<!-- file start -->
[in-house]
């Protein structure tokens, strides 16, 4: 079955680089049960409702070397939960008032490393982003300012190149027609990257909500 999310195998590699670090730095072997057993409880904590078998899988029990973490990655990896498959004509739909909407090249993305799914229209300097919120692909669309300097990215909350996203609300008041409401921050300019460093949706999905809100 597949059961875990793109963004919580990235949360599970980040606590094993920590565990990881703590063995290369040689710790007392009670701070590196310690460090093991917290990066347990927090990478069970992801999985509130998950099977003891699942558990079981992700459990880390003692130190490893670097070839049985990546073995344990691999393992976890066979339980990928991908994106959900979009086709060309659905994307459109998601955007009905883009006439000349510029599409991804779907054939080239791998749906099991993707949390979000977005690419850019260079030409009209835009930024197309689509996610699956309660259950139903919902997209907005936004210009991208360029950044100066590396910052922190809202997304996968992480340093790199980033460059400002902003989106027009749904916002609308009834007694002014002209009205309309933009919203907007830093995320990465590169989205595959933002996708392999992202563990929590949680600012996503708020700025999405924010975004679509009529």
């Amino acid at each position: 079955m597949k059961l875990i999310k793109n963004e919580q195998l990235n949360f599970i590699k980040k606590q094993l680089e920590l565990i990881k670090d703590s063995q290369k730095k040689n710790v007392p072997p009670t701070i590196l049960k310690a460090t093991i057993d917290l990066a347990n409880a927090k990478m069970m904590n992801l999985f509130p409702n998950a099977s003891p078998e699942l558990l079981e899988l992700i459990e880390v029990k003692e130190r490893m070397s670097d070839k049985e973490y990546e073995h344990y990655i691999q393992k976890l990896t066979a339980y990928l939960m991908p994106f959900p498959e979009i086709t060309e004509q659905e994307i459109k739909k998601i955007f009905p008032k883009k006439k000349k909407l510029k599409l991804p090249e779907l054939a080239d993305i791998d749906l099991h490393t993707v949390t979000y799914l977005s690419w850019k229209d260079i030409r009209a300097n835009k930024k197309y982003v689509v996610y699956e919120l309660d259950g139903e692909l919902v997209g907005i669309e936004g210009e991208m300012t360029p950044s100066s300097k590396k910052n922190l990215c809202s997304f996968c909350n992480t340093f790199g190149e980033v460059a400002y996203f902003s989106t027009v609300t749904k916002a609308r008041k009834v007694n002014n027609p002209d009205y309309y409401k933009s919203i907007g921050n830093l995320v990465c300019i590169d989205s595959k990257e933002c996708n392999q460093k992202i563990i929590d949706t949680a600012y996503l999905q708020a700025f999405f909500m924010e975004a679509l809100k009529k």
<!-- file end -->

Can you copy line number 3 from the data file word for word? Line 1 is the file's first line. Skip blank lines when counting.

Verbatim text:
């Amino acid at each position: 079955m597949k059961l875990i999310k793109n963004e919580q195998l990235n949360f599970i590699k980040k606590q094993l680089e920590l565990i990881k670090d703590s063995q290369k730095k040689n710790v007392p072997p009670t701070i590196l049960k310690a460090t093991i057993d917290l990066a347990n409880a927090k990478m069970m904590n992801l999985f509130p409702n998950a099977s003891p078998e699942l558990l079981e899988l992700i459990e880390v029990k003692e130190r490893m070397s670097d070839k049985e973490y990546e073995h344990y990655i691999q393992k976890l990896t066979a339980y990928l939960m991908p994106f959900p498959e979009i086709t060309e004509q659905e994307i459109k739909k998601i955007f009905p008032k883009k006439k000349k909407l510029k599409l991804p090249e779907l054939a080239d993305i791998d749906l099991h490393t993707v949390t979000y799914l977005s690419w850019k229209d260079i030409r009209a300097n835009k930024k197309y982003v689509v996610y699956e919120l309660d259950g139903e692909l919902v997209g907005i669309e936004g210009e991208m300012t360029p950044s100066s300097k590396k910052n922190l990215c809202s997304f996968c909350n992480t340093f790199g190149e980033v460059a400002y996203f902003s989106t027009v609300t749904k916002a609308r008041k009834v007694n002014n027609p002209d009205y309309y409401k933009s919203i907007g921050n830093l995320v990465c300019i590169d989205s595959k990257e933002c996708n392999q460093k992202i563990i929590d949706t949680a600012y996503l999905q708020a700025f999405f909500m924010e975004a679509l809100k009529k």